Today’s Highlight in History:
On Dec. 23, 1954, the first successful human kidney transplant took place at the Peter Bent Brigham Hospital in Boston as a surgical team removed a kidney from 23-year-old Ronald Herrick and implanted it in Herrick’s twin brother, Richard.
On this date:
In 1783, George Washington resigned as commander in chief of the Continental Army and retired to his home at Mount Vernon, Virginia.
In 1913, the Federal Reserve System was created as President Woodrow Wilson signed the Federal Reserve Act.
In 1933, President Franklin D. Roosevelt restored the civil rights of about 1,500 people who had been jailed for opposing the (First) World War.
In 1941, during World War II, American forces on Wake Island surrendered to the Japanese.
In 1948, former Japanese premier Hideki Tojo and six other Japanese war leaders were executed in Tokyo.
In 1962, Cuba began releasing prisoners from the failed Bay of Pigs invasion under an agreement in which Cuba received more than $50 million worth of food and medical supplies.
In 1968, 82 crew members of the U.S. intelligence ship Pueblo were released by North Korea, 11 months after they had been captured.
In 1972, a 6.2-magnitude earthquake struck Nicaragua; the disaster claimed some 5,000 lives.
In 1986, the experimental airplane Voyager, piloted by Dick Rutan and Jeana Yeager, completed the first non-stop, non-refueled round-the-world flight as it returned safely to Edwards Air Force Base in California.
In 1997, a federal jury in Denver convicted Terry Nichols of involuntary manslaughter and conspiracy for his role in the Oklahoma City bombing, declining to find him guilty of murder. (Nichols was sentenced to life in prison without the possibility of parole.)
In 2001, Time magazine named New York City Mayor Rudolph Giuliani its Person of the Year for his steadfast response to the 9/11 terrorist attack.
In 2003, a jury in Chesapeake, Va., sentenced teen sniper Lee Boyd Malvo to life in prison, sparing him the death penalty.
Ten years ago: Mail bombs blamed on anarchists exploded at the Swiss and Chilean embassies in Rome, seriously wounding two people. Chicago Board of Election Commissioners ruled that former White House chief of staff Rahm Emanuel was a resident of the city and therefore eligible to run for mayor.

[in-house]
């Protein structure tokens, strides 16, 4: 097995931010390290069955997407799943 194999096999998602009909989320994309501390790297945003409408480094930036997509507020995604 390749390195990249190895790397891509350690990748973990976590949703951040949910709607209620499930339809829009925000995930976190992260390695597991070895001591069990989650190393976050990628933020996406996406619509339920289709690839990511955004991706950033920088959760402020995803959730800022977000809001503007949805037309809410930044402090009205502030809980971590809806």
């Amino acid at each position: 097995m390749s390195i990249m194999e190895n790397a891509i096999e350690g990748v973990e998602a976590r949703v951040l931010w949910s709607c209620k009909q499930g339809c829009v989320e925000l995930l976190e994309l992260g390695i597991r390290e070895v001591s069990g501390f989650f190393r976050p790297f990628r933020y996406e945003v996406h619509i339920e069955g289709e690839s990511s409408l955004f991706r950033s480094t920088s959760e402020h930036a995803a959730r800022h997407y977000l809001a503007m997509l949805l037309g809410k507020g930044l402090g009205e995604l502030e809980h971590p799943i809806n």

Five years ago: Protesters blocked access to a terminal and caused significant holiday traffic delays around Minneapolis-St. Paul International Airport after staging a Black Lives Matter rally that also briefly shut down part of the Mall of America; the demonstrations were organized to draw attention to the recent police shooting of a Black man in Minneapolis. Peggy Say, 74, who spent nearly seven years on a tireless quest for the release of her brother, AP journalist Terry Anderson, and fellow hostages from kidnappers in Lebanon, died in Cookeville, Tennessee.
One year ago: Boeing ousted CEO Dennis Muilenburg as the company remained engulfed in the crisis stemming from the crash of two of its 737 Max airliners. A court in Saudi Arabia sentenced five people to death for the killing of Washington Post columnist Jamal Khashoggi, a critic of the Saudi royal family; the five were among 11 people who were put on trial over the killing.
Today’s Birthdays: Actor Ronnie Schell is 89. Former Emperor Akihito of Japan is 87. Actor Frederic Forrest is 84. Rock musician Jorma Kaukonen (YOR’-mah KOW’-kah-nen) is 80. Rock musician Ron Bushy is 79. Actor-comedian Harry Shearer is 77. U.S. Army Gen. Wesley K. Clark (ret.) is 76. Actor Susan Lucci is 74. Singer-musician Adrian Belew is 71. Rock musician Dave Murray (Iron Maiden) is 64. Actor Joan Severance is 62. Singer Terry Weeks is 57.
Rock singer Eddie Vedder (Pearl Jam) is 56. The former first lady of France, Carla Bruni-Sarkozy, is 53. Rock musician Jamie Murphy is 45. Jazz musician Irvin Mayfield is 43. Actor Estella Warren is 42. Actor Elvy Yost is 33. Actor Anna Maria Perez de Tagle (TAG’-lee) is 30. Actor Spencer Daniels is 28. Actor Caleb Foote is 27.